It’s a common claim among mortgage lenders that they want you to feel like part of the family. If sincere, that approach could work well with LGBTQ+ renters who say lack of family support is holding them back from becoming homeowners, according to a Redfin story,
LGBTQ+ renters are more likely to face financial barriers to homeownership than non LGBTQ+ renters, according to a survey commissioned by Redfin (redfin.com), the technology-powered real estate brokerage. Nearly one-quarter of LGBTQ+ renters (23.5%) said they’re unlikely to buy a home in the near future due to lack of financial support from family or friends, compared with 14% of non LGBTQ+ renters—the largest gap among the barriers respondents chose from.
“Young people are often rewarded financially for fulfilling heteronormative expectations around getting married and having kids,” Redfin Chief Economist Daryl Fairweather said. “For example, it’s common for a bride and groom to receive thousands of dollars in cash gifts when they get married, which they can put toward buying or renovating a home. LGBTQ+ couples, on the other hand, often get married later in life, and may not receive financial support if they’ve been shut out by their families.”
As reported in the June issue of National Mortgage Professional Magazine, homeownership rates continue to be lacking in the LGBTQ+ community. According to U.S Census data and Freddie Mac, the rate among those ages 22 to 72 who identify as LGBTQ+ is just 49%, compared to the overall U.S. general population rate of 65%. In 2021, 12% of homebuyers identified as LGBTQ+. The National Association of Realtors reports those homebuyers are likely to be first-time buyers compared to the demographic of non-LGBTQ+ buyers.
Andrew Dort, broker and owner, Pride Lending, offers advice for loan originators in the same article. He says, that approaching customers in the LGBTQ+ community shouldn’t be that hard or different from any other customer. “The point is to make their homebuying experience as normal as possible without them having to worry about being judged,” he said. “You treat every customer equally. There aren’t many spaces outside of queer spaces that take into account that not every couple is straight or that someone’s legal name isn’t their preferred name.”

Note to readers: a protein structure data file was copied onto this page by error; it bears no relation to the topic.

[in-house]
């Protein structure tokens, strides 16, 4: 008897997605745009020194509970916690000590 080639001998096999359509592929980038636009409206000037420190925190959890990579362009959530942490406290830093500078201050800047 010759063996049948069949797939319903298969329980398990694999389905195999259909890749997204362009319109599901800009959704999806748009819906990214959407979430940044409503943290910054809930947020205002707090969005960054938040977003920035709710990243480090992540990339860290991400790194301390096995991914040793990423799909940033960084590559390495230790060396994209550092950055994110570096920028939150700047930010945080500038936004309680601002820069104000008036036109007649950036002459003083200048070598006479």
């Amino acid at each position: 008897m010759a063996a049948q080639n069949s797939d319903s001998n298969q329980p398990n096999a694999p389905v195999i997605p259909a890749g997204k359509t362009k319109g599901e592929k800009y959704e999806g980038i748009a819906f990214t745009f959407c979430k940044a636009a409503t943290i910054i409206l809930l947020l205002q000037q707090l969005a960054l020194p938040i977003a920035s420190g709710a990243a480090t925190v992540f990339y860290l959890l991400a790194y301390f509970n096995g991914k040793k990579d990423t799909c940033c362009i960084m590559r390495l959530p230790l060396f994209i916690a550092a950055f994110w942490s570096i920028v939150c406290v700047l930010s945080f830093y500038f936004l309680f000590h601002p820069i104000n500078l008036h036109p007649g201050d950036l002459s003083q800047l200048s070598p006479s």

LGBTQ+ renters were also more likely than non LGBTQ+ renters to say student loan debt is preventing them from buying a home (18.4% vs 11.4%).
More than half (51.2%) of LGBTQ+ renters said they’re unlikely to buy a house soon because homes are too expensive, compared with 43.1% of non- LGBTQ+ renters. Similarly, 44.9% of LGBTQ+ renters cited saving for a down payment as an obstacle, versus 35.7% of non LGBTQ+ renters. For virtually every barrier listed, LGBTQ+ respondents were more likely than non LGBTQ+ respondents to check the box.
One answer choice bucked the trend: LGBTQ+ renters were less likely (13.2%) than the non LGBTQ+ renters (20.1%) to say they’re unlikely to buy a home in the near future simply because they’re not interested in owning one.
Redfin also surveyed people who bought a home in the past year to see how they saved up for down payments. Recent LGBTQ+ homebuyers were more likely to say they worked a second job (29.1% vs 18.3% of non LGBTQ+ buyers), sold stock investments (18.5% vs 13.8%) and sold cryptocurrency investments (14.8% vs 8.5%). They were also more likely to save directly from paychecks (46.6% vs 36.5%).
The wage gap is likely one reason LGBTQ+ buyers are more likely to take on a second job to fund their down payment; LGBTQ+ workers earn about 90 cents for every dollar the typical worker earns, according to the Human Rights Campaign.